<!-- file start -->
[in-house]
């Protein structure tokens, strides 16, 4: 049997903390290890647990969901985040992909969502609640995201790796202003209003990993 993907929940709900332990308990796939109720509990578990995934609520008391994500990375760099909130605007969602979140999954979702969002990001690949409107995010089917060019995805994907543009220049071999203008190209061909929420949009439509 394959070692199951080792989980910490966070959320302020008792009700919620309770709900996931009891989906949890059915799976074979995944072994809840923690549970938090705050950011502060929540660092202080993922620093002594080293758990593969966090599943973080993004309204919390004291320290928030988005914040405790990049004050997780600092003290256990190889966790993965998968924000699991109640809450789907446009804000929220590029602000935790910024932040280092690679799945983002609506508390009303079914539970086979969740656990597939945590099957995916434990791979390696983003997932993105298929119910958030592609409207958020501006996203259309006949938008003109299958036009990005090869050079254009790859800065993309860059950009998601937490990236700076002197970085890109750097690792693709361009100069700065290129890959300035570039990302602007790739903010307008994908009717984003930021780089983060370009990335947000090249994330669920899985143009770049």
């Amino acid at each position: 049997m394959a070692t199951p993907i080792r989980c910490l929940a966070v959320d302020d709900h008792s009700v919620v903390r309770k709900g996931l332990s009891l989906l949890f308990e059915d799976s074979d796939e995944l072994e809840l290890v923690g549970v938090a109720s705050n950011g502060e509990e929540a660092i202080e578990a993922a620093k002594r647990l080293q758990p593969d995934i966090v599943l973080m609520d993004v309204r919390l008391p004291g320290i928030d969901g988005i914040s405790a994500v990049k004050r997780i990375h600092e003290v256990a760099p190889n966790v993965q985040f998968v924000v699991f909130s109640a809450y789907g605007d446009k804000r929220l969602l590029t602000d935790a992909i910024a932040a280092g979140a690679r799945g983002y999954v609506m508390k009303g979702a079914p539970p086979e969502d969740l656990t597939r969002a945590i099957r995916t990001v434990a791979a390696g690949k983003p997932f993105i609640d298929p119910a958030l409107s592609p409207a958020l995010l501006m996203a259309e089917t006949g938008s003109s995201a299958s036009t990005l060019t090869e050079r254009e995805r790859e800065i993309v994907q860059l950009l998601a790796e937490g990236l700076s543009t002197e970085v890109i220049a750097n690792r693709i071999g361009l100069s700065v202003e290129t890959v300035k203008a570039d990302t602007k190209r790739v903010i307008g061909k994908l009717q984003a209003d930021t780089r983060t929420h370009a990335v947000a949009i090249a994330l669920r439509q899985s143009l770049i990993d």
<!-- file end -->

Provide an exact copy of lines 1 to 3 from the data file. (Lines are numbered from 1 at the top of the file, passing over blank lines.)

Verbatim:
[in-house]
């Protein structure tokens, strides 16, 4: 049997903390290890647990969901985040992909969502609640995201790796202003209003990993 993907929940709900332990308990796939109720509990578990995934609520008391994500990375760099909130605007969602979140999954979702969002990001690949409107995010089917060019995805994907543009220049071999203008190209061909929420949009439509 394959070692199951080792989980910490966070959320302020008792009700919620309770709900996931009891989906949890059915799976074979995944072994809840923690549970938090705050950011502060929540660092202080993922620093002594080293758990593969966090599943973080993004309204919390004291320290928030988005914040405790990049004050997780600092003290256990190889966790993965998968924000699991109640809450789907446009804000929220590029602000935790910024932040280092690679799945983002609506508390009303079914539970086979969740656990597939945590099957995916434990791979390696983003997932993105298929119910958030592609409207958020501006996203259309006949938008003109299958036009990005090869050079254009790859800065993309860059950009998601937490990236700076002197970085890109750097690792693709361009100069700065290129890959300035570039990302602007790739903010307008994908009717984003930021780089983060370009990335947000090249994330669920899985143009770049």
């Amino acid at each position: 049997m394959a070692t199951p993907i080792r989980c910490l929940a966070v959320d302020d709900h008792s009700v919620v903390r309770k709900g996931l332990s009891l989906l949890f308990e059915d799976s074979d796939e995944l072994e809840l290890v923690g549970v938090a109720s705050n950011g502060e509990e929540a660092i202080e578990a993922a620093k002594r647990l080293q758990p593969d995934i966090v599943l973080m609520d993004v309204r919390l008391p004291g320290i928030d969901g988005i914040s405790a994500v990049k004050r997780i990375h600092e003290v256990a760099p190889n966790v993965q985040f998968v924000v699991f909130s109640a809450y789907g605007d446009k804000r929220l969602l590029t602000d935790a992909i910024a932040a280092g979140a690679r799945g983002y999954v609506m508390k009303g979702a079914p539970p086979e969502d969740l656990t597939r969002a945590i099957r995916t990001v434990a791979a390696g690949k983003p997932f993105i609640d298929p119910a958030l409107s592609p409207a958020l995010l501006m996203a259309e089917t006949g938008s003109s995201a299958s036009t990005l060019t090869e050079r254009e995805r790859e800065i993309v994907q860059l950009l998601a790796e937490g990236l700076s543009t002197e970085v890109i220049a750097n690792r693709i071999g361009l100069s700065v202003e290129t890959v300035k203008a570039d990302t602007k190209r790739v903010i307008g061909k994908l009717q984003a209003d930021t780089r983060t929420h370009a990335v947000a949009i090249a994330l669920r439509q899985s143009l770049i990993d």